(Left to right): COAST PROTECTION BOARD, SOUTH AUSTRALIA; MARTIN WOLF, ICECUBE/NSF; SIMON KING/MINDEN PICTURES

Top stories: liquid sunshine, a galactic messenger on ice, and an ecosystem-altering fence

Ammonia—a renewable fuel made from sun, air, and water—could power the globe without carbon

Researchers are looking to ammonia, the main ingredient in fertilizer, as the next “green” fuel that could power the world without carbon. In that future, scientists would produce ammonia with solar power, water, and air, and convert it into a liquid fuel that could easily be transported around the globe and stored—something that eludes renewable energy today.

Ghostly particle caught in polar ice ushers in new way to look at the universe

If astronomers are right, a ghostly particle that lit up an instrumented swath of ice beneath the South Pole on 22 September 2017 was a messenger from a distant galaxy. The particle was a neutrino, electrically neutral and almost massless, whose path could be traced directly back to the violent cosmic events that created it. Cued by the Antarctic neutrino detector IceCube, an orbiting telescope found that the neutrino likely came from a distant blazar, a bright source of radiation powered by a supermassive black hole.

A fence built to keep out wild dogs has dramatically altered the Australian landscape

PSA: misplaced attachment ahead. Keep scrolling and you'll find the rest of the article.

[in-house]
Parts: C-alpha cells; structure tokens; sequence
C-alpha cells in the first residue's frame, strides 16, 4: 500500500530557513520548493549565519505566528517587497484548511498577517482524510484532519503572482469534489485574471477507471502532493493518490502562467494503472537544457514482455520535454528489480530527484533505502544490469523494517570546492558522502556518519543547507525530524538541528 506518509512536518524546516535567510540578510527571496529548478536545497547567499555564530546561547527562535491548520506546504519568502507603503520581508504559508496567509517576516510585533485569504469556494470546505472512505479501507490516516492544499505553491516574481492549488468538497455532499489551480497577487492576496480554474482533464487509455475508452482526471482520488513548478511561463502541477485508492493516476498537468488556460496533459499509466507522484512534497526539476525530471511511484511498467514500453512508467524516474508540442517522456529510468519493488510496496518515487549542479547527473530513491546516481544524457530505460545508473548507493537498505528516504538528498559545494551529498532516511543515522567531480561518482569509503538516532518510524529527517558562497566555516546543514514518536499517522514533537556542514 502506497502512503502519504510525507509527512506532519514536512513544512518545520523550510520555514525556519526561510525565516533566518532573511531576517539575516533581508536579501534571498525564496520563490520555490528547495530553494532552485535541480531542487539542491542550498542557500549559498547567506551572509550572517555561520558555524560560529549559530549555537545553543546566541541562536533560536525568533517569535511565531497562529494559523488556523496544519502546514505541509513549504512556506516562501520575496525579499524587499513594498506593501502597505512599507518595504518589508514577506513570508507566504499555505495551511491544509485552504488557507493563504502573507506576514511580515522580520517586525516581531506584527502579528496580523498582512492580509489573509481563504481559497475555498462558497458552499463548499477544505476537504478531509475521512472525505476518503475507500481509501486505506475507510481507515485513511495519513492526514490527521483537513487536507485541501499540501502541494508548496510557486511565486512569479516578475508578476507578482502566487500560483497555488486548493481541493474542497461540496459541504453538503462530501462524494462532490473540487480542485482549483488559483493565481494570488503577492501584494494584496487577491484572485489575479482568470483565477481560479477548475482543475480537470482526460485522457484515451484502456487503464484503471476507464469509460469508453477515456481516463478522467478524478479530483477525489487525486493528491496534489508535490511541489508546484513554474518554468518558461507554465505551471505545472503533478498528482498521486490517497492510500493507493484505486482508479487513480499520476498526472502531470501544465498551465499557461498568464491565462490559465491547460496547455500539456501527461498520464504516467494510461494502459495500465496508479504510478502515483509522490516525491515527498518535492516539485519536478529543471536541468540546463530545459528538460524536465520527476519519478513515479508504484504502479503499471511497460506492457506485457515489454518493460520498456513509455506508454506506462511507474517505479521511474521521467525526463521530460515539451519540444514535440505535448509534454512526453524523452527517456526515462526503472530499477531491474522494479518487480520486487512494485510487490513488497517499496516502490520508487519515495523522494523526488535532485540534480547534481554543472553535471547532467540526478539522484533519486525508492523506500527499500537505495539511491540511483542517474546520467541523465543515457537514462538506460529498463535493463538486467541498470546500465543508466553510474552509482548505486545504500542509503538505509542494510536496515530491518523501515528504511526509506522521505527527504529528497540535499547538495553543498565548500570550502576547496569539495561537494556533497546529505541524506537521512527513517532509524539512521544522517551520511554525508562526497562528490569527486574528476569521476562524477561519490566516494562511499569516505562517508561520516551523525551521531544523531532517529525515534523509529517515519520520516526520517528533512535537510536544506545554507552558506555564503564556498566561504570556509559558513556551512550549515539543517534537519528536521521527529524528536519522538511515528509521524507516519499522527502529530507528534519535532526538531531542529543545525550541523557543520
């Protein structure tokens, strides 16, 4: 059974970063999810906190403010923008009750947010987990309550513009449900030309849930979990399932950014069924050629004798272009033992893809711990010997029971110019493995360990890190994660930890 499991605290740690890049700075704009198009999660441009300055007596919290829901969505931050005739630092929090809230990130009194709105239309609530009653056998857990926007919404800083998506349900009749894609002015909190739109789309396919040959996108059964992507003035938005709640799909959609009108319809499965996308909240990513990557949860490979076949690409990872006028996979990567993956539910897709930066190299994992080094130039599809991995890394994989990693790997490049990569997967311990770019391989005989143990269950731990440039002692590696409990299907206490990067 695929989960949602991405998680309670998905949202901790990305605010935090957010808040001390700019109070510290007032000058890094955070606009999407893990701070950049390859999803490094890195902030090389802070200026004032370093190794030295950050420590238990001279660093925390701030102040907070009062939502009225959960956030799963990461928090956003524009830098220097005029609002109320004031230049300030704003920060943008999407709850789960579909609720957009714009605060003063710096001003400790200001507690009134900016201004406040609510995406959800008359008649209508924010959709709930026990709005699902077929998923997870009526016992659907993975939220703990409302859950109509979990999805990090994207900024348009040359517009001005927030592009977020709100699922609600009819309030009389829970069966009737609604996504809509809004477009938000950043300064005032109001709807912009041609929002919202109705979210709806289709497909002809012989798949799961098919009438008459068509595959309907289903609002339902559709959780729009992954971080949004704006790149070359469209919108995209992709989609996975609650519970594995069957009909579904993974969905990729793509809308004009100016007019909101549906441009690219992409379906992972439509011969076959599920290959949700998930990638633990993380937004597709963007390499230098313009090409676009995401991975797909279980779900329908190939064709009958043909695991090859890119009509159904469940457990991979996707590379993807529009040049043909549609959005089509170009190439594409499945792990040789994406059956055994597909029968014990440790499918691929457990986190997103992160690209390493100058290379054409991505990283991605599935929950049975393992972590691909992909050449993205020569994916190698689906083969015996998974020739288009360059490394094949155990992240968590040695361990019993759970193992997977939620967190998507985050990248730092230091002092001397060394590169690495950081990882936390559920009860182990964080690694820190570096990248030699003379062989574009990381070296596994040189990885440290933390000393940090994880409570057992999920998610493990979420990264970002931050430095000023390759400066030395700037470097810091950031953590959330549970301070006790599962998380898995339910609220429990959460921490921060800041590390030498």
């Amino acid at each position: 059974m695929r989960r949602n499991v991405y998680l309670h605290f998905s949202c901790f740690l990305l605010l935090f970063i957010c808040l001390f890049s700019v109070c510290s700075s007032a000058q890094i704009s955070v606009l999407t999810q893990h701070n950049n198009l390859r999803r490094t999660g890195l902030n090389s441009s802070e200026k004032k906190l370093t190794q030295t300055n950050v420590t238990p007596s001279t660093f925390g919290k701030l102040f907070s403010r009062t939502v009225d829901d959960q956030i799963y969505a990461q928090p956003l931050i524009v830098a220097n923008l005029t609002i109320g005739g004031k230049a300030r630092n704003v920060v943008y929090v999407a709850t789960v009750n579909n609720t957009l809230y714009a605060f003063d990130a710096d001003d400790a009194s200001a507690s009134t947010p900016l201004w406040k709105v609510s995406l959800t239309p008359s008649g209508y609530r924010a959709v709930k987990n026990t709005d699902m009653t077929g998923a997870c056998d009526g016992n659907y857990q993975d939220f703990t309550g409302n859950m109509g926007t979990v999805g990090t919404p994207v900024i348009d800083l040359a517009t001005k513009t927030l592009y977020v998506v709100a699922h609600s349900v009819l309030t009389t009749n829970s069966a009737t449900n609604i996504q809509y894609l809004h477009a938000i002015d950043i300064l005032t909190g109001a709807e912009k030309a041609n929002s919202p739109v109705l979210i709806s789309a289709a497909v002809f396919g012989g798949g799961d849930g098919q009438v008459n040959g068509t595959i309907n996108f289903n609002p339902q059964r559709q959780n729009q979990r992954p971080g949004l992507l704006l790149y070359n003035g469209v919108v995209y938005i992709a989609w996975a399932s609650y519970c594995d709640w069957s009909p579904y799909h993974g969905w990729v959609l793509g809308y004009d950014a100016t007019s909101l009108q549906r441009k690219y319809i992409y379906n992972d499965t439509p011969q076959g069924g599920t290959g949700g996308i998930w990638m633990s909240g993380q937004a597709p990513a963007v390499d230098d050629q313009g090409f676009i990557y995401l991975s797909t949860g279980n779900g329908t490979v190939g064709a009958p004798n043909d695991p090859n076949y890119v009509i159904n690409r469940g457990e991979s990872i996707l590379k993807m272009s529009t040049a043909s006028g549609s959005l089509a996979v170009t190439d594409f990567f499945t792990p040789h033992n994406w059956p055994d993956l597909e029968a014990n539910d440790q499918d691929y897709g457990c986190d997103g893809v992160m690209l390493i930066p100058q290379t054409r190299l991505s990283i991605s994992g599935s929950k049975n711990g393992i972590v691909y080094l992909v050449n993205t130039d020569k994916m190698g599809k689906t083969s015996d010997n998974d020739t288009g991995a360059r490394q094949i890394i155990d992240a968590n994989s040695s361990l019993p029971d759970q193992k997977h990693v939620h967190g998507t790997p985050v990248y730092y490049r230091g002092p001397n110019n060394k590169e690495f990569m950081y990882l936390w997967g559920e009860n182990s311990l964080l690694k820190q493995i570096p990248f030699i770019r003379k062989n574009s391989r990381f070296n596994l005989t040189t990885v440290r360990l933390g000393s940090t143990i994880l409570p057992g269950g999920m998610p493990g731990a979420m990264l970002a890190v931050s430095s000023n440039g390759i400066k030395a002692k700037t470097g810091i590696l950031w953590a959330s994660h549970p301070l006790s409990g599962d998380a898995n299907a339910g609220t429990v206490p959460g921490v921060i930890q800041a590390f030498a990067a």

A 5000-kilometer-long wire mesh fence built almost a century ago to protect against wild dogs may have altered a piece of Australia’s iconic outback. When scientists compared images from the dingo-full and dingo-free sides of the fence with historical aerial photographs, they discovered that the dingo-free side has more vegetation—and taller dunes. The reason? Foxes and cats—the top predators on the dingo-free side—have likely decimated smaller species that feast on plant seeds and prevent them from taking root.

The ‘Iceman’s’ last meal was a high-fat feast

In 1991, hikers in the Italian Alps stumbled upon a dead body. The man had been dead for about 5300 years, frozen and perfectly preserved by a mountain glacier that had started to melt. Known as Ötzi, or the Iceman, he has become one of the most famous and well-studied natural mummies in the world. Now, researchers have provided a detailed chemical analysis of his last meal and found it was rich in fat.

‘Gene drive’ passes first test in mammals, speeding up inheritance in mice

Researchers have used CRISPR, the genome-editing tool, to speed the inheritance of specific genes in mammals for the first time. Demonstrated in lab-reared insects several years ago, this controversial “gene drive” strategy promises the ability to quickly spread a gene throughout an entire species. The new research aims to create novel strains of lab mice, not wipe out wild populations, and it shows that gene drives work less efficiently in rodents than in insects.